2. Magnetic and resonance properties of ferrihydrite nanoparticles doped with cobalt

    Science.gov (United States)

    Stolyar, S. V.; Yaroslavtsev, R. N.; Iskhakov, R. S.; Bayukov, O. A.; Balaev, D. A.; Dubrovskii, A. A.; Krasikov, A. A.; Ladygina, V. P.; Vorotynov, A. M.; Volochaev, M. N.

    2017-03-01

    Powders of undoped ferrihydrite nanoparticles and ferrihydrite nanoparticles doped with cobalt in the ratio of 5: 1 have been prepared by hydrolysis of 3 d-metal salts. It has been shown using Mössbauer spectroscopy that cobalt is uniformly distributed over characteristic crystal-chemical positions of iron ions. The blocking temperatures of ferrihydrite nanoparticles have been determined. The nanoparticle sizes, magnetizations, surface anisotropy constants, and bulk anisotropy constants have been estimated. The doping of ferrihydrite nanoparticles with cobalt leads to a significant increase in the anisotropy constant of a nanoparticle and to the formation of surface rotational anisotropy with the surface anisotropy constant K u = 1.6 × 10-3 erg/cm2.

  3. Calcium-assisted reduction of cobalt ferrite nanoparticles for nanostructured iron cobalt with enhanced magnetic performance

    International Nuclear Information System (INIS)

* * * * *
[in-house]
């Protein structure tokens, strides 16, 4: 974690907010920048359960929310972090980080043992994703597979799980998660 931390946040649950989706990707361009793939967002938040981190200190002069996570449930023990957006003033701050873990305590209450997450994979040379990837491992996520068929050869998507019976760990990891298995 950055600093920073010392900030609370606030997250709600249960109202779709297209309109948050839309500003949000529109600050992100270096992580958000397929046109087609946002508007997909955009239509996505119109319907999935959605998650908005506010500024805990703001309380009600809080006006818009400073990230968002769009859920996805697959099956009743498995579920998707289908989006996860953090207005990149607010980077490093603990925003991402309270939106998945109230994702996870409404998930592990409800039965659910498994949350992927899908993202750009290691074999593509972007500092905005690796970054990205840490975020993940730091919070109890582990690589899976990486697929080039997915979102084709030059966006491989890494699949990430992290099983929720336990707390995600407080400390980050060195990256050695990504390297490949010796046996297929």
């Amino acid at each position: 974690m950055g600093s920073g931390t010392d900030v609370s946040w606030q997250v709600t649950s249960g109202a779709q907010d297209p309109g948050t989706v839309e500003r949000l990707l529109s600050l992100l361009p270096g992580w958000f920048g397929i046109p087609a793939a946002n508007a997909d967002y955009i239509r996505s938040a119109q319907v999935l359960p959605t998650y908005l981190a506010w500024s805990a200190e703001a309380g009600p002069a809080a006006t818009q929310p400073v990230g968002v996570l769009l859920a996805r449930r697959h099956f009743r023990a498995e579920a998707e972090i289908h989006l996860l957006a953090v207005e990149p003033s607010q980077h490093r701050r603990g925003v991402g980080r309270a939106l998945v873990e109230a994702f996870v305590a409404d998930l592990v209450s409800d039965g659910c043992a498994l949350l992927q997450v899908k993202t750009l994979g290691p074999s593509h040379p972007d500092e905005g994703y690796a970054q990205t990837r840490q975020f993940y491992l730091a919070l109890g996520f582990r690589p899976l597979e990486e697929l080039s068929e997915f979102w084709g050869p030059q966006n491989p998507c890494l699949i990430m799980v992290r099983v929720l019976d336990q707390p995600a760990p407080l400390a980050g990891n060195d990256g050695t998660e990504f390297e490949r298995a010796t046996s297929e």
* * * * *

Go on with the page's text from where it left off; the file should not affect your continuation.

Qi, B.; Andrew, J. S.; Arnold, D. P.

    2017-01-01

    This paper demonstrates the potential of a calcium-assisted reduction process for synthesizing fine-grain (~100 nm) metal alloys from metal oxide nanoparticles. To demonstrate the process, an iron cobalt alloy (Fe_6_6Co_3_4) is obtained by hydrogen annealing 7-nm cobalt ferrite (CoFe_2O_4) nanoparticles in the presence of calcium granules. The calcium serves as a strong reducing agent, promoting the phase transition from cobalt ferrite to a metallic iron cobalt alloy, while maintaining high crystallinity. Magnetic measurements demonstrate the annealing temperature is the dominant factor of tuning the grain size and magnetic properties. Annealing at 700 °C for 1 h maximizes the magnetic saturation, up to 2.4 T (235 emu/g), which matches that of bulk iron cobalt.

  4. Calcium-assisted reduction of cobalt ferrite nanoparticles for nanostructured iron cobalt with enhanced magnetic performance

    Energy Technology Data Exchange (ETDEWEB)

    Qi, B. [University of Florida, Interdisciplinary Microsystems Group, Department of Electrical and Computer Engineering (United States); Andrew, J. S. [University of Florida, Department of Materials Science and Engineering (United States); Arnold, D. P., E-mail: darnold@ufl.edu [University of Florida, Interdisciplinary Microsystems Group, Department of Electrical and Computer Engineering (United States)

    2017-03-15